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U.S. Sen. Bob Menendez, D-N.J. Reuters

Sen. Robert Menendez, D-N.J., continued Tuesday to deny allegations that he hired a Dominican prostitute and pointed the finger at the press after news broke that she had signed a notarized statement that she never, in fact, slept with him.

Menendez has consistently called the accusations that he had partied with prostitutes and accepted secret plane flights “false smears” from the right wing.

“I hope that you will all vigorously go after who was the source and purpose as you did go after the story at the time,” Menendez told CNN.

The woman, Nexis de los Santos Santana, said in a notarized statement filed in a Dominican court that she was coerced into filming the accusation video against the New Jersey senator, a powerful ally of President Barack Obama who is the new chairman of the Foreign Relations Committee. He was handily re-elected just last November -- after the stories came out.

“I am the person in the video, that is me, and those are my words, but this statement is not true,” she said. "I never agreed to be recorded.”

The accusations first came from The Daily Caller, a conservative blog that posted the video of two Dominican escorts alleging they had been with Menendez. One of the women, Santana, would later come forward in an interview with ABC News, which was reportedly arranged by anonymous Republican operatives. The woman said she had been paid to appear in the video and was paid handsomely to fabricate the claims against Menendez.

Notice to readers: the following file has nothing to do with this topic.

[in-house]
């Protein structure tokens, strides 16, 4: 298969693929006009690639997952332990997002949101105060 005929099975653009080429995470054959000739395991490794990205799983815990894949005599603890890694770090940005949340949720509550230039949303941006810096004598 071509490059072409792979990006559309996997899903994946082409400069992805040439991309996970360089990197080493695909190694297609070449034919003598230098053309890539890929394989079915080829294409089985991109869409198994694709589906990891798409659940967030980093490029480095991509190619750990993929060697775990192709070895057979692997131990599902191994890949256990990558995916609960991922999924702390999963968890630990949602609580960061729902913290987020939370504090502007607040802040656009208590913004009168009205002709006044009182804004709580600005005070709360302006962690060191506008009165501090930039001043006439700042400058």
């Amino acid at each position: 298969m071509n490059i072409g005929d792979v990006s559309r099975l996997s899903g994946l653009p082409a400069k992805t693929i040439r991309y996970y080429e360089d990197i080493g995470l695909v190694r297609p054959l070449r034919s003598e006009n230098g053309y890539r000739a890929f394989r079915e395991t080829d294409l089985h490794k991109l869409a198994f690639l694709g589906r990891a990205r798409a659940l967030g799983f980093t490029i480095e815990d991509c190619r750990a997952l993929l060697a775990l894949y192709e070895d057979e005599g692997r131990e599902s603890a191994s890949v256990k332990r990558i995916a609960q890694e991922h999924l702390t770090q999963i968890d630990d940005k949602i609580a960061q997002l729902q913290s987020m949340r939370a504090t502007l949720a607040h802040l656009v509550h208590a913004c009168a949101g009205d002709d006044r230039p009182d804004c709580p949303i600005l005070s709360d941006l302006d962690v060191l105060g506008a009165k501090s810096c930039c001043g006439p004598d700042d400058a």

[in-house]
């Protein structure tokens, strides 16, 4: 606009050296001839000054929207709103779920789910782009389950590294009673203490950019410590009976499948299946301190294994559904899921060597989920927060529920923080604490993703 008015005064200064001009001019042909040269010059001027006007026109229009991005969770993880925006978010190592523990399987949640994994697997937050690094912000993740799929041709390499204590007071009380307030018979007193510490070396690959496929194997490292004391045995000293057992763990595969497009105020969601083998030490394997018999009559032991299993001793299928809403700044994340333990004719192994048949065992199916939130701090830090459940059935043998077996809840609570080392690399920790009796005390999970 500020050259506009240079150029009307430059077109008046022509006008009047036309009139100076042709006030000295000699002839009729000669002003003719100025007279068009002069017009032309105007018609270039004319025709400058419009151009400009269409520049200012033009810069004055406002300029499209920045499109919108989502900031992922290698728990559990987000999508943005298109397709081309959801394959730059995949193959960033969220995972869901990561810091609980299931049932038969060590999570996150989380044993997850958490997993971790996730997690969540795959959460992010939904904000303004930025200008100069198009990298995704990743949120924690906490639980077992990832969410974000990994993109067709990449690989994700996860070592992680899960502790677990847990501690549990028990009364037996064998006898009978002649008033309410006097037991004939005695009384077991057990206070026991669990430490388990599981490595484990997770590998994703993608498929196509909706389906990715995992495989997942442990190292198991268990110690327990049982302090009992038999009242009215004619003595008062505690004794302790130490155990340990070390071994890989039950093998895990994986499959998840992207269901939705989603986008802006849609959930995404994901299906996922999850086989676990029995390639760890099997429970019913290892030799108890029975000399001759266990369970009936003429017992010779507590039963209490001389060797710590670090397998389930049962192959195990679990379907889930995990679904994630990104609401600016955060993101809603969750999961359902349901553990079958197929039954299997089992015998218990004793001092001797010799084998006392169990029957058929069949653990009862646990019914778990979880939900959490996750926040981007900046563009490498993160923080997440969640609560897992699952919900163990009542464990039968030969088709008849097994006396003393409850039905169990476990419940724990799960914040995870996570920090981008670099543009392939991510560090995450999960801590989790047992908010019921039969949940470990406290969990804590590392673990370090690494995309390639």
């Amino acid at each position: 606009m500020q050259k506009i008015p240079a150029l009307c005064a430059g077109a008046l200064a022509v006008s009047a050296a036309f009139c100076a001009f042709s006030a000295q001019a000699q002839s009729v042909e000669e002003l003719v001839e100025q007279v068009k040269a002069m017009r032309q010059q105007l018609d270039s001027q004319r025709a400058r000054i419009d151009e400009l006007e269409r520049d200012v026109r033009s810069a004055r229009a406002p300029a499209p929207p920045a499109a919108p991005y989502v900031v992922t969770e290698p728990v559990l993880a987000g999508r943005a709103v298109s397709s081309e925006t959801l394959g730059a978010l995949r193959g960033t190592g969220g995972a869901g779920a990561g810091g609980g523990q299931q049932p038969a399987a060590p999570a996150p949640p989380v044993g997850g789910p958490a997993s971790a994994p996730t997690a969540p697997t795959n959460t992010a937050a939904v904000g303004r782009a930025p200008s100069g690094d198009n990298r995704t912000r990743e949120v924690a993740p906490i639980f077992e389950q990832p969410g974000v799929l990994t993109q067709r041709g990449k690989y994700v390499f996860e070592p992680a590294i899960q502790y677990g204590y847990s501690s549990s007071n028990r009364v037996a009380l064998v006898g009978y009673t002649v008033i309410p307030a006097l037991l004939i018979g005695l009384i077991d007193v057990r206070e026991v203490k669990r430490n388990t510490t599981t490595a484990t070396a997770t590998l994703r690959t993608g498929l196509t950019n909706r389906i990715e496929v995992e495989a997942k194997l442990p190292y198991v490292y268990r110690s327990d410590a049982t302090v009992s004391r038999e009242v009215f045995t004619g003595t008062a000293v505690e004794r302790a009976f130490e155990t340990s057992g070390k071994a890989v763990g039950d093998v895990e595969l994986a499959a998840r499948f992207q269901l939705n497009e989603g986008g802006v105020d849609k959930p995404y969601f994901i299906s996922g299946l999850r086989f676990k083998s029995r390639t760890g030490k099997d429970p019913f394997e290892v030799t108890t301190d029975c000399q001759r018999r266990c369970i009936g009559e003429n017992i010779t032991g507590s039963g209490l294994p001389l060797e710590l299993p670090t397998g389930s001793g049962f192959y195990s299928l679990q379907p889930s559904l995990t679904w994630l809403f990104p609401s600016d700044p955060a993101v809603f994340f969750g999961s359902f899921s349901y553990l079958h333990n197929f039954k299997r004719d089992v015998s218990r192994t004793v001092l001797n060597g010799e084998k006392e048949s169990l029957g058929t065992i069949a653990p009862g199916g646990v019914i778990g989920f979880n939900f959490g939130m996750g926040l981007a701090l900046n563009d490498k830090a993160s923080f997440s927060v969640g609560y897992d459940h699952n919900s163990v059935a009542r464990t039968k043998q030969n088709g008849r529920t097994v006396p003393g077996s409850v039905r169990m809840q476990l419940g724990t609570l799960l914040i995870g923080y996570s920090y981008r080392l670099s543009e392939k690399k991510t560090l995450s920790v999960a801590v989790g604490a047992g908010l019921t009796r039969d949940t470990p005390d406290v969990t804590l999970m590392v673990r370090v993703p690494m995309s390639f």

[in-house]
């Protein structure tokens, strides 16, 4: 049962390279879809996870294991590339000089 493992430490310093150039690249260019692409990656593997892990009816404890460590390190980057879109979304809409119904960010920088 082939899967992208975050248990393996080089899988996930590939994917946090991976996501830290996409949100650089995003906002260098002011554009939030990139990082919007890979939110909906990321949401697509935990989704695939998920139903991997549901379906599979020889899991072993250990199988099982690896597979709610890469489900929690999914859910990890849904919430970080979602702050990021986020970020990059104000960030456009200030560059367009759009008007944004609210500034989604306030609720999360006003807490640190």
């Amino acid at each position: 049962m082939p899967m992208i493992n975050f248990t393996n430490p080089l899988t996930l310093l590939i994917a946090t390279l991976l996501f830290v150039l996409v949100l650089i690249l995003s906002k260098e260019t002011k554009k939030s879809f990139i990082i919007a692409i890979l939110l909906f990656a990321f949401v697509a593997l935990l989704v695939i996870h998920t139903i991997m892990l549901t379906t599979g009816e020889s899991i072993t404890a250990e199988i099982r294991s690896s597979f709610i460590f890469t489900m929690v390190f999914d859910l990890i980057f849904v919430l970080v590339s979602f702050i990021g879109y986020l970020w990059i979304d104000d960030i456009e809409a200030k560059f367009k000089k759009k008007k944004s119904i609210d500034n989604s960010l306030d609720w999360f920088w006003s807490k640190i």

“Look, I don’t know more than what I have read,” Menendez said when the latest story broke. “But what I do know from the very beginning I have said that nameless, faceless, anonymous sources … from right-wing blogs took this story, which was just false smears, right before an election cycle, attempted to do it then, and ultimately drove it into the mainstream press.

“But they were never anything other than false smears.”

The discrepancy turned into a press feud Monday when The Washington Post reported that Santana had recanted her claim. The Daily Caller, led by editor-in-chief Tucker Carlson, accused the Post of misreporting the facts.

“The Washington Post falsely reported a story yesterday claiming our source had recanted her statement, without contacting The Daily Caller for comment before posting,” the website said in a statement Tuesday. "In reality, the prostitute in the Post’s story does not appear to be one of the women we interviewed in 2012."